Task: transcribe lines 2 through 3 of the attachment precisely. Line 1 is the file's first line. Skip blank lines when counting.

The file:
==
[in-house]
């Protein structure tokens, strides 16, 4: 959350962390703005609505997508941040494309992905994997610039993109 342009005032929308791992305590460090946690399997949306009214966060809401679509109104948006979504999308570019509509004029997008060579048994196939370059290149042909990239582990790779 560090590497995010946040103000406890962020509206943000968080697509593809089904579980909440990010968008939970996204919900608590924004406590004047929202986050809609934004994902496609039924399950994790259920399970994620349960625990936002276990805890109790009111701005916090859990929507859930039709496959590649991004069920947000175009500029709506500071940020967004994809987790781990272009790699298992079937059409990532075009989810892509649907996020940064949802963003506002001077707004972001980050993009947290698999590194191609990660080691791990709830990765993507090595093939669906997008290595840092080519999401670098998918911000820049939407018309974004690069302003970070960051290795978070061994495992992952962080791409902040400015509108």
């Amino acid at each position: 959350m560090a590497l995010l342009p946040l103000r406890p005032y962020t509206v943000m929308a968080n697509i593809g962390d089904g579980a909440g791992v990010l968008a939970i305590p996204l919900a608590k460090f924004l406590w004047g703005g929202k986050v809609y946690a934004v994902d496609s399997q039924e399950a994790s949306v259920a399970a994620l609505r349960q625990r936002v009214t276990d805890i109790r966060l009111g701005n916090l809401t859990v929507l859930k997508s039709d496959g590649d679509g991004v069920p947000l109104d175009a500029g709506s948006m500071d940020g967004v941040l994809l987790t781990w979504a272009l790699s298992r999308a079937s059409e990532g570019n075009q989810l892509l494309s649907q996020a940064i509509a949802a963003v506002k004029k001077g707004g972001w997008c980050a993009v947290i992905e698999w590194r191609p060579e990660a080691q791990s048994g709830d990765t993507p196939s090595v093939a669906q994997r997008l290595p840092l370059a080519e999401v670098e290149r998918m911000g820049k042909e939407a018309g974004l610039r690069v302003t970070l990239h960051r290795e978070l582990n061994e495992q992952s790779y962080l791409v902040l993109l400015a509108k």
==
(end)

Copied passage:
């Protein structure tokens, strides 16, 4: 959350962390703005609505997508941040494309992905994997610039993109 342009005032929308791992305590460090946690399997949306009214966060809401679509109104948006979504999308570019509509004029997008060579048994196939370059290149042909990239582990790779 560090590497995010946040103000406890962020509206943000968080697509593809089904579980909440990010968008939970996204919900608590924004406590004047929202986050809609934004994902496609039924399950994790259920399970994620349960625990936002276990805890109790009111701005916090859990929507859930039709496959590649991004069920947000175009500029709506500071940020967004994809987790781990272009790699298992079937059409990532075009989810892509649907996020940064949802963003506002001077707004972001980050993009947290698999590194191609990660080691791990709830990765993507090595093939669906997008290595840092080519999401670098998918911000820049939407018309974004690069302003970070960051290795978070061994495992992952962080791409902040400015509108």
């Amino acid at each position: 959350m560090a590497l995010l342009p946040l103000r406890p005032y962020t509206v943000m929308a968080n697509i593809g962390d089904g579980a909440g791992v990010l968008a939970i305590p996204l919900a608590k460090f924004l406590w004047g703005g929202k986050v809609y946690a934004v994902d496609s399997q039924e399950a994790s949306v259920a399970a994620l609505r349960q625990r936002v009214t276990d805890i109790r966060l009111g701005n916090l809401t859990v929507l859930k997508s039709d496959g590649d679509g991004v069920p947000l109104d175009a500029g709506s948006m500071d940020g967004v941040l994809l987790t781990w979504a272009l790699s298992r999308a079937s059409e990532g570019n075009q989810l892509l494309s649907q996020a940064i509509a949802a963003v506002k004029k001077g707004g972001w997008c980050a993009v947290i992905e698999w590194r191609p060579e990660a080691q791990s048994g709830d990765t993507p196939s090595v093939a669906q994997r997008l290595p840092l370059a080519e999401v670098e290149r998918m911000g820049k042909e939407a018309g974004l610039r690069v302003t970070l990239h960051r290795e978070l582990n061994e495992q992952s790779y962080l791409v902040l993109l400015a509108k």